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Configuring Relationships

Specify how entities relate and how change propagates between them.

Overview

Once you define at least two entities as described in Configuring Entities, you can add a relationship between the entities.

A relationship describes how an entity affects another entity. At minimum, a relationship specifies a name, a destination entity, a delete rule, a cardinality type (To One or To Many), settings for whether the relationship should be saved in the store (transient), and whether it is required to have a value when saved (optional). You should also configure every relationship with an inverse relationship.

Add Relationships

To add a relationship:

  1. Select the graph editor style to view all of your app’s entities at once.

  2. Control-drag from one entity to another to create a pair of relationships. An arrow appears between the entities to indicate a relationship, and a relationship with placeholder name newRelationship is added to each entity.

Screenshot showing Quake and Country entities depicted side-by-side using the graph editor style.

Configure Relationships

After creating a pair of relationships, configure each relationship as indicated in the screenshot and the steps that follow.

Screenshot showing the table editor style with the Quake entity's countries relationship selected in the Relationships list, and the Data Model inspector open at right.
  1. Select the table editor style to edit one entity at a time.

  2. Open the Data Model inspector (choose View > Inspectors > Show Data Model Inspector).

  3. Select the source entity from the Entities list, then select the new relationship in the Relationships list. Use the Data Model inspector to configure its name, destination, inverse, delete rule, and cardinality type, and to indicate if it is transient or optional.

  4. Select the destination entity from the Entities list, then select the new relationship in the Relationships list. Use the Data Model inspector to configure its name, destination, inverse, delete rule, and cardinality type, and to indicate if it is transient or optional.

Screenshot showing the countries relationship in the Data Model inspector. Its destination is Country, inverse is quakes, delete rule is Nullify, and Type is To Many.

The above example shows a Quake entity’s countries relationship, referring to one or more countries affected by a given earthquake. It has an inverse relationship on the Country entity called quakes, referring to any earthquakes affecting that country.

Transient

Transient relationships aren’t saved to the persistent store. This makes transient relationships a useful place to temporarily store calculated or derived values. Core Data does track changes to transient property values for undo purposes.

Optional

Optional relationships aren’t required to have any instances of their destination type. A required relationship must point to one or more instances of the destination type.

Destination

Each relationship points from a source entity (the entity whose relationships you’re editing) to a destination entity. The destination entity is a related type that affects and is affected by the source type.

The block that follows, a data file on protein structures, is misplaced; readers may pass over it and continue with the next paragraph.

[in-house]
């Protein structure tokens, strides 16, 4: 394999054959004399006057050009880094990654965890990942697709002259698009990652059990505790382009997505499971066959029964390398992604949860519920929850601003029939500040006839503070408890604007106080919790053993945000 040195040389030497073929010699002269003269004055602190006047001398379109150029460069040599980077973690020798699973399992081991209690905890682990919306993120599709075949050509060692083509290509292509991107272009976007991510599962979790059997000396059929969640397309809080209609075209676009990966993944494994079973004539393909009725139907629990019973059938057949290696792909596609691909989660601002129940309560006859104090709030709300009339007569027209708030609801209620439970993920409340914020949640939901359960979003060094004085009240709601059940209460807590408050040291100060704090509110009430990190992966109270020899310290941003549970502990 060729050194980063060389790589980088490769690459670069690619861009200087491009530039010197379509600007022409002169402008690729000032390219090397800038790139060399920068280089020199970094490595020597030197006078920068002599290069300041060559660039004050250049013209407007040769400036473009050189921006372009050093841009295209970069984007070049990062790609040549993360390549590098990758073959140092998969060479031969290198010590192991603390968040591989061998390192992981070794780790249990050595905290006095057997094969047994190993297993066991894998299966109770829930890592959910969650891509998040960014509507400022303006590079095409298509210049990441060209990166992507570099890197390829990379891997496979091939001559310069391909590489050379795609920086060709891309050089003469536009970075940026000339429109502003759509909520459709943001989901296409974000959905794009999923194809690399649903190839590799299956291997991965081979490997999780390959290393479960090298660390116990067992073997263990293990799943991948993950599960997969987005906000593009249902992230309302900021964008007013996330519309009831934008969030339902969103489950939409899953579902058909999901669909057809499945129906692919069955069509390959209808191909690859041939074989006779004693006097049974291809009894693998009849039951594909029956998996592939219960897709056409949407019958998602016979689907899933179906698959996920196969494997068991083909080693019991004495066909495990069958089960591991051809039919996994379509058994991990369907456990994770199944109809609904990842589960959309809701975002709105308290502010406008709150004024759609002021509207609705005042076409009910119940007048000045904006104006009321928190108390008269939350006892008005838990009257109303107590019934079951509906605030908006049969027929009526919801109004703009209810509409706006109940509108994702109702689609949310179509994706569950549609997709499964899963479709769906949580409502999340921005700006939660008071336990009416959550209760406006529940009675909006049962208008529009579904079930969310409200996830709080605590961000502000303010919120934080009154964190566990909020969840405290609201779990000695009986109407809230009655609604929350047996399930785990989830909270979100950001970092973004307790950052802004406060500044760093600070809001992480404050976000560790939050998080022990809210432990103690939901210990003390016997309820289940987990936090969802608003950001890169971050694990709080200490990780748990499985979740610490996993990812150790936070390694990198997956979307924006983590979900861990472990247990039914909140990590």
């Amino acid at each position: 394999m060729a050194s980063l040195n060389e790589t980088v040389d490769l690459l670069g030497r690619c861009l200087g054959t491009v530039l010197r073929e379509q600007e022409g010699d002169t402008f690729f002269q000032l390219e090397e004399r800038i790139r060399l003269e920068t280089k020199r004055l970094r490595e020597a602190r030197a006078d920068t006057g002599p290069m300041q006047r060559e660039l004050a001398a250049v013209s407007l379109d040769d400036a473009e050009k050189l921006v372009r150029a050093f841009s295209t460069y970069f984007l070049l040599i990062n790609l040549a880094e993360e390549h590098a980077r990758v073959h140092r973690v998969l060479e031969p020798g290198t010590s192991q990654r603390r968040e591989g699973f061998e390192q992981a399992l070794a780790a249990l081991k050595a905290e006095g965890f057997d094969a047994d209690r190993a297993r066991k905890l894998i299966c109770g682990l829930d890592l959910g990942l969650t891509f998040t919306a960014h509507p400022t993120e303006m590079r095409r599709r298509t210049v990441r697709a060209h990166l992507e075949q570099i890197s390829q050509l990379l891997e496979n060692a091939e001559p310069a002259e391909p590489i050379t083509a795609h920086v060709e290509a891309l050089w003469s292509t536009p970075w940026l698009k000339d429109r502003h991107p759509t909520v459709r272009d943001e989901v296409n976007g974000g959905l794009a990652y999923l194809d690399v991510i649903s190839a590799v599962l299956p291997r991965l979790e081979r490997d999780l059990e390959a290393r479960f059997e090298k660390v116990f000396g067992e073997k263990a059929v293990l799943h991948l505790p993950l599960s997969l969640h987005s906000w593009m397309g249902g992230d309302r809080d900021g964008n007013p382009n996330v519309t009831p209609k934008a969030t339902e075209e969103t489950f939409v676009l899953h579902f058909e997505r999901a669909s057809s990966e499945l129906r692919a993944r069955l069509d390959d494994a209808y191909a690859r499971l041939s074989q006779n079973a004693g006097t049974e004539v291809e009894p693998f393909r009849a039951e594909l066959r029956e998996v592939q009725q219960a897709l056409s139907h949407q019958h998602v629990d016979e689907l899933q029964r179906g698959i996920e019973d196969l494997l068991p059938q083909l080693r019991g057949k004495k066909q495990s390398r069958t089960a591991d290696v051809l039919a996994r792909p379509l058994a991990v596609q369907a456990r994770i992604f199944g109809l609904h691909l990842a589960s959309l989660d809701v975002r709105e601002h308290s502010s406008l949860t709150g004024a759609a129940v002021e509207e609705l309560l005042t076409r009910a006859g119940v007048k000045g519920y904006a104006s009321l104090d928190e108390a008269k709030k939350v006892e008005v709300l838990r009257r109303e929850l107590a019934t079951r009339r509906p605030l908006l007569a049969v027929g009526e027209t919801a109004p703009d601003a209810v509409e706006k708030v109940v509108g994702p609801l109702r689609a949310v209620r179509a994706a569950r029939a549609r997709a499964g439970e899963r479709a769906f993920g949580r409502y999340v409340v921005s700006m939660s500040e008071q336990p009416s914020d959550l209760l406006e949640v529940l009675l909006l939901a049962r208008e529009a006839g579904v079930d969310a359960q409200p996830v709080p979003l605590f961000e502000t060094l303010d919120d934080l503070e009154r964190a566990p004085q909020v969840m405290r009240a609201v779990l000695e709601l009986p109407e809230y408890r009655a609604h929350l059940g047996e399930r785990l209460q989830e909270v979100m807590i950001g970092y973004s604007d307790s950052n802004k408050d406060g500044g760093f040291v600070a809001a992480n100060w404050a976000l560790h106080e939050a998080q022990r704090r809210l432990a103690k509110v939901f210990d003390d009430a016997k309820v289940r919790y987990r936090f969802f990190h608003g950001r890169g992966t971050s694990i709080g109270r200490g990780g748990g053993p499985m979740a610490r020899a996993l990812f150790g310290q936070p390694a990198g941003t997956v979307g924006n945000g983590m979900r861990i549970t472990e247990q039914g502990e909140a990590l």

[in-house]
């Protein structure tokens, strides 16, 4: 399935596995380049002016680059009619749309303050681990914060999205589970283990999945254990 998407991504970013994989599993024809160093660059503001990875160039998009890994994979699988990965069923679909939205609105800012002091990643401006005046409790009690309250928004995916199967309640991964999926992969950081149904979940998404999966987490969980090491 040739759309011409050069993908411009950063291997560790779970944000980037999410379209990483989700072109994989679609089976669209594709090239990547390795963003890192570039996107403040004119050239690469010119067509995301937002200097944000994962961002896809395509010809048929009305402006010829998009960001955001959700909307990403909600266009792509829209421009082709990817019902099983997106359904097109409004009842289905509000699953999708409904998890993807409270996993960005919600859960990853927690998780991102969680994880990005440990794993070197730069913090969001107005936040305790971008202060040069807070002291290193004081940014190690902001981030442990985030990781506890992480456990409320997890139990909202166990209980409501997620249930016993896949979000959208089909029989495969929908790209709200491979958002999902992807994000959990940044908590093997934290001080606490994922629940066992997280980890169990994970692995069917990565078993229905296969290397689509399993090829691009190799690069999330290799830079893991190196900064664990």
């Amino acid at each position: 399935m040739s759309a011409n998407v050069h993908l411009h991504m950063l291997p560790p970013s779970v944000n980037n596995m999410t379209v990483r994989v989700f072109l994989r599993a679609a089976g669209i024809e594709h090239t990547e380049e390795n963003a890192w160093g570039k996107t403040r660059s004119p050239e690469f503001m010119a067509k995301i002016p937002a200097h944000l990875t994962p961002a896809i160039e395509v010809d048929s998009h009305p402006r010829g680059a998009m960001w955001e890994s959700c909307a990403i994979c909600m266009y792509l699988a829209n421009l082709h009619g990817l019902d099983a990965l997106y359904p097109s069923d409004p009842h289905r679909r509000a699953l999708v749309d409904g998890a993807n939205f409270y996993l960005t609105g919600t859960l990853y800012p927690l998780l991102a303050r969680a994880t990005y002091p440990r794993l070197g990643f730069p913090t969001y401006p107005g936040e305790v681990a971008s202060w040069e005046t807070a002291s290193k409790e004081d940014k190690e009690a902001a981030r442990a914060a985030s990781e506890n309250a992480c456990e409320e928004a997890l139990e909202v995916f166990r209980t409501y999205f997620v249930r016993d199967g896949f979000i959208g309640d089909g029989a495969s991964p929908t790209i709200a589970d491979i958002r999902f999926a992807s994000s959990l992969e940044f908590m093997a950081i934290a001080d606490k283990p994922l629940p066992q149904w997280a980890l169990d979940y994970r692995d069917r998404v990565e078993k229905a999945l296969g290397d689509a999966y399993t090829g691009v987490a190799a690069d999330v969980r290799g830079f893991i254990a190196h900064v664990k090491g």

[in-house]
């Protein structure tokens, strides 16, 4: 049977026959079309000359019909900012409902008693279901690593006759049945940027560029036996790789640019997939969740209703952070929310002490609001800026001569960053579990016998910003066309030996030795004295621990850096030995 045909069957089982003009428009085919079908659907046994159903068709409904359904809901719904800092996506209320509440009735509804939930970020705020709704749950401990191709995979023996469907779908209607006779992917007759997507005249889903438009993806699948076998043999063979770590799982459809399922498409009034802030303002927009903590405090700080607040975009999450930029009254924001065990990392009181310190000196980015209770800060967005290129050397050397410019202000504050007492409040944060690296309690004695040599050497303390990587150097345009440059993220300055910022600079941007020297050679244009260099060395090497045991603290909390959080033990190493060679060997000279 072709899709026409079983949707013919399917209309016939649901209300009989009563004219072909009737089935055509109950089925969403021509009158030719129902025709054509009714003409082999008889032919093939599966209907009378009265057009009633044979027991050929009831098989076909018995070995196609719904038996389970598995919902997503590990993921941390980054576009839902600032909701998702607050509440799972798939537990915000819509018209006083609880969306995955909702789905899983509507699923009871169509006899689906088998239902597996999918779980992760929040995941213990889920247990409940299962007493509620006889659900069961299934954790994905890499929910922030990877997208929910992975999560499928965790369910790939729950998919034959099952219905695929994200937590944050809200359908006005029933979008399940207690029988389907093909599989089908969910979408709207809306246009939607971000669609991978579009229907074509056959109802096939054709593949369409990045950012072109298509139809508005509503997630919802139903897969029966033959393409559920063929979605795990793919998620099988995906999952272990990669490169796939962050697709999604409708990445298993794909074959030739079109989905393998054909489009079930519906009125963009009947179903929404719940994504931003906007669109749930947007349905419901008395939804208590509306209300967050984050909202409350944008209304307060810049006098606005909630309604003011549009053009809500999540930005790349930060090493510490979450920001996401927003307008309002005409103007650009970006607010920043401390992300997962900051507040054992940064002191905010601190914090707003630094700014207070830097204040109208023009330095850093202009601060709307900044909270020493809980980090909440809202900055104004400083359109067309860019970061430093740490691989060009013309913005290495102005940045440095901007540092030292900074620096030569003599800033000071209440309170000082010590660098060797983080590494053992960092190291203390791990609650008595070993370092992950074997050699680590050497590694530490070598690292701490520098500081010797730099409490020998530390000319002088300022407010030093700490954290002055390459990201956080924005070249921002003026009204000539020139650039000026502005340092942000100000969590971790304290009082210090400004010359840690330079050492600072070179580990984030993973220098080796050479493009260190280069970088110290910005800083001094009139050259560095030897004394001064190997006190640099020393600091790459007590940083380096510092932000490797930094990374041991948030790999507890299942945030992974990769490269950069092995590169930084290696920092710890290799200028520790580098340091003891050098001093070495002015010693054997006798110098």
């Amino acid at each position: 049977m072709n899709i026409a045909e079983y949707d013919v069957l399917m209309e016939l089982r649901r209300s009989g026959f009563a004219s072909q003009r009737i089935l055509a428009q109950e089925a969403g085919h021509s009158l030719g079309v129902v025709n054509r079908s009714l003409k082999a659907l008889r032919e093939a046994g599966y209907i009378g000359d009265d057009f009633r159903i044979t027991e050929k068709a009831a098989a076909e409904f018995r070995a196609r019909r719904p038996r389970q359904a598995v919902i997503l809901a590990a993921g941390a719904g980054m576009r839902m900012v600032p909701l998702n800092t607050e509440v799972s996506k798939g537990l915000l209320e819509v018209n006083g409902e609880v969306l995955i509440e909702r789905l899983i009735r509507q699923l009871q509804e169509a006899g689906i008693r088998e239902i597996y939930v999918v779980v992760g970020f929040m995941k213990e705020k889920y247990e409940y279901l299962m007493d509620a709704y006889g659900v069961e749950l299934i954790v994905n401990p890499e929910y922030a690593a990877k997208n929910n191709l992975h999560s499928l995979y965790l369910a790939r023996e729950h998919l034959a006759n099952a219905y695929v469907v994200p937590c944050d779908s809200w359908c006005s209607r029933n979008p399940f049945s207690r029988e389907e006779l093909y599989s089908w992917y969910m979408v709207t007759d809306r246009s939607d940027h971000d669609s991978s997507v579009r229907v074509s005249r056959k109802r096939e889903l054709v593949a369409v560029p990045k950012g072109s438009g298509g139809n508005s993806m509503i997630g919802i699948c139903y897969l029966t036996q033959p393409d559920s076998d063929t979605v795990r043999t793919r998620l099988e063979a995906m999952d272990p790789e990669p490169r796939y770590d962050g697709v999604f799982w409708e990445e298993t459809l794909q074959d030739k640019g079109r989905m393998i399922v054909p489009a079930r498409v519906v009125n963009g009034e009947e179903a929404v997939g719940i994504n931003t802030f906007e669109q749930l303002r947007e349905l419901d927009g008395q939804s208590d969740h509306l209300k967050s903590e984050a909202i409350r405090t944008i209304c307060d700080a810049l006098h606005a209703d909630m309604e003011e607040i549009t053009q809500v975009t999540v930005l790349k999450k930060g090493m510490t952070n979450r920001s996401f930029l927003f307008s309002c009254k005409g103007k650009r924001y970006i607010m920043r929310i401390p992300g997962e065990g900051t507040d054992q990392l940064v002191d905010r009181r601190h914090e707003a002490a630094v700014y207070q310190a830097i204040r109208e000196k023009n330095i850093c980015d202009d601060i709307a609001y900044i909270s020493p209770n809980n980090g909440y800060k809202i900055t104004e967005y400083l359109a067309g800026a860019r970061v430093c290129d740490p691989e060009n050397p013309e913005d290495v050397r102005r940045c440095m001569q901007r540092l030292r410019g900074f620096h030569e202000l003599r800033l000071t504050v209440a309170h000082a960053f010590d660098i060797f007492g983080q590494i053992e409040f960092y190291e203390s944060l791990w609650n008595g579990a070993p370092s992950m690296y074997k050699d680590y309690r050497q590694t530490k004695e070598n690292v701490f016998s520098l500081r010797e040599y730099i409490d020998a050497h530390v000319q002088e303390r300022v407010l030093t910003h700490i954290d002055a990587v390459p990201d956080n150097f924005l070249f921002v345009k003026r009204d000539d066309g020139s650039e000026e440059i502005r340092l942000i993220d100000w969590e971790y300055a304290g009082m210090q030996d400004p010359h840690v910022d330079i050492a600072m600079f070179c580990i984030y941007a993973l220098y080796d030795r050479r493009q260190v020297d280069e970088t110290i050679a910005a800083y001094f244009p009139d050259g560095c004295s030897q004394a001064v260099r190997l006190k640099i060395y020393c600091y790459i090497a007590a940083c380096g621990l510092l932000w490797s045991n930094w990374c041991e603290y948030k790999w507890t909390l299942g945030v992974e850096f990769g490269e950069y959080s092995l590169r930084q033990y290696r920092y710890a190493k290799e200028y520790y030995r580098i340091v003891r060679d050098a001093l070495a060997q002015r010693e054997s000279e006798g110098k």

Setting the same source and destination types creates a reflexive relationship. For example, an Employee may manage another Employee.

Inverse

Inverse relationships enable Core Data to propagate change in both directions when an instance of either the source or destination type changes. Every relationship should have an inverse.

When creating relationships in the Graph editor, you add inverse relationships between entities in a single step. When creating relationships in the Table editor, you add inverse relationships to each entity in turn.

Delete Rule

A relationship’s delete rule specifies how change propagates across relationships when a source instance is deleted.

Select No Action to delete the source object instance, but leave references to it in any destination object instances, which you update manually.

Select Nullify to delete the source object instance, and nullify references to it in any destination object instances.

Select Cascade to delete the source object instance, and with it, all of the destination object instances.

Select Deny to delete the source object only if it doesn’t point to any destination object instances.

Cardinality Type

Specify a relationship as being To One or To Many, which is known as its cardinality.

Use To One relationships to connect the source with a single instance of the destination type.

Use To Many relationships to connect the source with a mutable set of the destination type, and to optionally specify an arrangement and count:

Arrangement: Select the Ordered checkbox to specify that the relationship has an inherent ordering, and to generate an ordered mutable set.

Count: You can also place upper and lower limits on the number of destination instances. For optional relationships, the number of instances can be zero or within these bounds.

Index in Spotlight

Adds the field to the Spotlight index for instances created from this entity.

For more information, see Core Spotlight.

See Also

Configuring a Core Data Model

Configuring Entities

Model your app’s objects.

Configuring Attributes

Describe the properties that compose an entity.

Generating Code

Automatically or manually generate managed object subclasses from entities.